It is no accident, however, that these advancements in our current technology are taking place within a world that looks more like that of Watney than that of Glass. Science, like the arts, can exist only when a portion of the population is freed from the requirements of tending to their basic needs. If everyone must eke out a subsistence living then progress is notoriously slow. Watney may have been alone on Mars, but he was supported by an incredibly resource-intensive undertaking back on Earth. Beyond the technical challenge of having sent the Mars mission in the first place, the support given to Watney later in the film shows how thoroughly that segment of society back on Earth has been freed from the constraints of life-or-death pragmatism.

The film would have ended very differently for Watney had his initial survival been buried for reasons of political expediency, career advancement or lack of resources. At the risk of detracting from the optimism of the film, it is also important to consider how many people on Earth could have been saved with the resources sent to recover just one man and how high in the social hierarchy that one man has to be for everyone around to have enthusiastically shouldered the burden. While “The Martian” is a tale of immense positivity and hope, it is not a tale that applies to most of us in the privileged segments of the rich Western world, much less those in the majority of the world for whom existence is a very different affair.

“The Revenant” and the rest of us

For most of us, “The Revenant” provides a more familiar model of existence, though it is not immediately recognizable. We have made substantial progress since the early 19th century here in the first world, with all but the poorest or most abused among us living a life which is unprecedented historically and is still rare globally. We exist in a world of abundance that, from the perspective of the individual, seems infinite. The grocery store shelves are always well stocked and so the challenge is not one of the use and re-use of a limited resource but rather we must work to earn money to gain access to the resources, usually in competition with others. In the process of creating this system of abundance and comfort, however, we so often seem to lose the plot.

Like Fitzgerald, we become focused on monetary wealth and conflate that with the necessities of our existence. We always want more. We see our houses as inadequate palaces rather than ostentatious tents. We see our vehicles as poor renditions of limousines rather than as the chariots that casually extend our range to levels that were previously considered expeditionary. We look at produce as pedestrian fare rather than a miracles of modern agriculture. We are picky. We are soft. We are wasteful.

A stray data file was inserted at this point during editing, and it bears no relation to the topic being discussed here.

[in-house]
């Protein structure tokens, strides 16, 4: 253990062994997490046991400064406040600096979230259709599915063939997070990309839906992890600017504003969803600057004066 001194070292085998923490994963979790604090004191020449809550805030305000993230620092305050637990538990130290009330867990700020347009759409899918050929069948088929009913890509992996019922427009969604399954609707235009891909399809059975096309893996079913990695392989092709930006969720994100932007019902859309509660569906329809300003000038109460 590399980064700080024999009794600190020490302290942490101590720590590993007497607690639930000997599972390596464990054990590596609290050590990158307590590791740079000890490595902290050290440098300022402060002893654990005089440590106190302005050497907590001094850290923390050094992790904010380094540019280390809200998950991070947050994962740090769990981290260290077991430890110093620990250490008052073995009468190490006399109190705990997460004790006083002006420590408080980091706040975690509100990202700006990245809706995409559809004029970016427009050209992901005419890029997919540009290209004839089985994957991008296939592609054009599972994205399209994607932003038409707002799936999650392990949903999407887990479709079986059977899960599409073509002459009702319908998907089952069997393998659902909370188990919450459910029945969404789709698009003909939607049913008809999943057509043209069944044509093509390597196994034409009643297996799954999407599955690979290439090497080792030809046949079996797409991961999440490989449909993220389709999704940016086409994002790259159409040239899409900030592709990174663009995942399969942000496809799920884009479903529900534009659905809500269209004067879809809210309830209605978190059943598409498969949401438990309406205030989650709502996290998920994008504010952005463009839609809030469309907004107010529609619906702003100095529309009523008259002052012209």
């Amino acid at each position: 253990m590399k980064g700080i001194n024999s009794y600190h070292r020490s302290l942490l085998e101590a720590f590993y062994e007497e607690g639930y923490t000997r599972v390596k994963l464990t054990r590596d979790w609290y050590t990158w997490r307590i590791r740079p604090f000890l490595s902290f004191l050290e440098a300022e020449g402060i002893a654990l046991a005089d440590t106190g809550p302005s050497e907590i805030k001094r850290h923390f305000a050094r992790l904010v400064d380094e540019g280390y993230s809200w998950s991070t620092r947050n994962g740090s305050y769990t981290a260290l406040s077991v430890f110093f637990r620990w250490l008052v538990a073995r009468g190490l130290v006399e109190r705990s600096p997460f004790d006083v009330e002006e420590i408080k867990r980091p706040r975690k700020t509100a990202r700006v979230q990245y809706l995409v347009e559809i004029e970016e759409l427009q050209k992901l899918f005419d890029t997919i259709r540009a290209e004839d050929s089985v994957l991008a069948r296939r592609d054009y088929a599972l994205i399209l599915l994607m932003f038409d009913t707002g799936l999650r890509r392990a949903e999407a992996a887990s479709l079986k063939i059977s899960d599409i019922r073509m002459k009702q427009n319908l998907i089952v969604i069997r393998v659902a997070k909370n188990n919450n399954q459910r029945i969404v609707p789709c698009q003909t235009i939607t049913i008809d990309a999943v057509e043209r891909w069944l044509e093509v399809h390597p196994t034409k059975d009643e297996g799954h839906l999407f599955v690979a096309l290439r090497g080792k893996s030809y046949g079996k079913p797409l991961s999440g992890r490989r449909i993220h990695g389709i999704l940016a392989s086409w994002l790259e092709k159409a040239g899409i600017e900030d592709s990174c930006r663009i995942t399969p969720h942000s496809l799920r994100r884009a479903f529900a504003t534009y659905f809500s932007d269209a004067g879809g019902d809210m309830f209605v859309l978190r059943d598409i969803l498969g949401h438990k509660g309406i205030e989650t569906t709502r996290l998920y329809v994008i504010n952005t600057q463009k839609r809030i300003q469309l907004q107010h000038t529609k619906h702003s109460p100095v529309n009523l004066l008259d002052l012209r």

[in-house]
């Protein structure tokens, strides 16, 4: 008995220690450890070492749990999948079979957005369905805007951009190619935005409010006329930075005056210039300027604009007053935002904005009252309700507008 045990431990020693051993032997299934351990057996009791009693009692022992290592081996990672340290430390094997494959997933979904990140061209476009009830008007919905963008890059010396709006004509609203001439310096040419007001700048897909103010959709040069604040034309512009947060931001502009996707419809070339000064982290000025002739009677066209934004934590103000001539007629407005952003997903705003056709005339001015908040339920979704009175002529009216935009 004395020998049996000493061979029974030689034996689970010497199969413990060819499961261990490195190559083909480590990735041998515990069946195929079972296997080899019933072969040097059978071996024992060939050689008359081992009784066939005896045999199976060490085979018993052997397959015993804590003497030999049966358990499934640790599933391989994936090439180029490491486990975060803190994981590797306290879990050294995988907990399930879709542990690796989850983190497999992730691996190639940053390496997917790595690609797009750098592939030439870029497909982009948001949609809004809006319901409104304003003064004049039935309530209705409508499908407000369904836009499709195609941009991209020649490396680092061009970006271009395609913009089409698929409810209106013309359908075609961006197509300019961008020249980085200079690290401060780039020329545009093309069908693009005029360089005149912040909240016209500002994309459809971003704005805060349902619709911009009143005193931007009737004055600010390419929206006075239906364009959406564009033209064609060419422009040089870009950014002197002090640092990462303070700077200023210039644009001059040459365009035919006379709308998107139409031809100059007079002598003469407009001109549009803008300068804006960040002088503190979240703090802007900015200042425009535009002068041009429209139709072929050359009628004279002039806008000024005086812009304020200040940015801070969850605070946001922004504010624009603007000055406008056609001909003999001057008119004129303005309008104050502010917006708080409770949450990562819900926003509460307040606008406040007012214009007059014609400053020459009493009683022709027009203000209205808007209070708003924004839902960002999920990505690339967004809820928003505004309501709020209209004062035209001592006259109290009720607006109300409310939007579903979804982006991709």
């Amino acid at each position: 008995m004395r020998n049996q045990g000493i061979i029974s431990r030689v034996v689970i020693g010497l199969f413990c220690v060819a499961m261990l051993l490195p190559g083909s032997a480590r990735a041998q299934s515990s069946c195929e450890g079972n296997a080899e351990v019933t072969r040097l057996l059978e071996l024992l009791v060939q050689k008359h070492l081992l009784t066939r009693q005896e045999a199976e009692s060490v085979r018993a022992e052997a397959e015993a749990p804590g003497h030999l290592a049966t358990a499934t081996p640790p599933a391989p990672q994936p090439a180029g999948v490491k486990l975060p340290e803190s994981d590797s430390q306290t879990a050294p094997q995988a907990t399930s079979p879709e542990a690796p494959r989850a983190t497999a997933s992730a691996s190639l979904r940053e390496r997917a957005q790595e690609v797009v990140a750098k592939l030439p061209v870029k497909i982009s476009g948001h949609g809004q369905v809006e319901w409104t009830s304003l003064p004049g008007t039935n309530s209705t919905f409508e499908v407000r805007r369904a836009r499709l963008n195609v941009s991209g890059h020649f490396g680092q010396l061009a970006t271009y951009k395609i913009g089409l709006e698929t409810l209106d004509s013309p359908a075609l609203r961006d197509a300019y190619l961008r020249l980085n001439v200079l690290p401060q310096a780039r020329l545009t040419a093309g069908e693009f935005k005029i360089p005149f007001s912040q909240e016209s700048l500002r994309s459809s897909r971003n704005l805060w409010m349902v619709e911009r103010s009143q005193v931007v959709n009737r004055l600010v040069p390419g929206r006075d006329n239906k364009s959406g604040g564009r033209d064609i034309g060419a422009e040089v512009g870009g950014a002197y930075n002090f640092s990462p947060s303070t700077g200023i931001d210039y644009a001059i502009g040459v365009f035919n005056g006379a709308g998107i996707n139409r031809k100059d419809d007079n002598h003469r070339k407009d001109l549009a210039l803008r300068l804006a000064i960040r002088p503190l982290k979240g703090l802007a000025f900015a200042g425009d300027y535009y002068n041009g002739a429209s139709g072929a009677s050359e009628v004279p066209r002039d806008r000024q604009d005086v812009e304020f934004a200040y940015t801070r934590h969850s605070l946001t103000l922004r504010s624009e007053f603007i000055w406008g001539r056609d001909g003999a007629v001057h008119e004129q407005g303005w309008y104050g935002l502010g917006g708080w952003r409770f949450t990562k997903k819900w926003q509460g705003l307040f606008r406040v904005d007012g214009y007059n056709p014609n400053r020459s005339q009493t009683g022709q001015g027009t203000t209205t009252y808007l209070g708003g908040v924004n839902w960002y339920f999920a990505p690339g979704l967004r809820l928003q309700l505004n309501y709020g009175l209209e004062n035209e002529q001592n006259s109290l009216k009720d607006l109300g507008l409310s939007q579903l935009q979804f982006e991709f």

Our perception of necessity is so skewed by convention and we see many things as essential that are only that way because of conditions which we, ourselves, have created. The cell phone is essential because we have created the condition that we be consistently reachable. The car is essential because we have created a geography where the various aspects of our existence are separated by great distance. Fast food and convenience food is required because we have so fractured our time and specialized our skills that we are no longer willing or able to cook for ourselves.

If divorced from Fitzgeraldian concerns, however, the essentials of life become clear. In the first act of “The Revenant,” Glass argues with his party over the best route to take and whether or not to abandon the furs. Economic concerns are set against danger and a risk assessment must be made. After being left for dead, however, life becomes much more difficult and yet in some ways much simpler. The only goal becomes to live long enough to kill Fitzgerald. Each step forward is a victory.

Although physical wars over resources are now reserved for the very poorest and very richest among us, the world of Fitzgerald and Glass, of competition for trinkets with which we may purchase the permissions for our daily bread, must be familiar to us all on some level. Must it be so? At the scale of the individual, the world is still full of resources which may be directly accessed once freed from the constraints of convention and expectation. Food that is not uniform, preprocessed and shrinkwrapped is shunned or not even recognized as being food. Materials are discarded regularly and without consideration beyond financial viability. The crumbs falling from the tables of the average Westerner must seem boulder sized to the mice in the skirting boards. [5]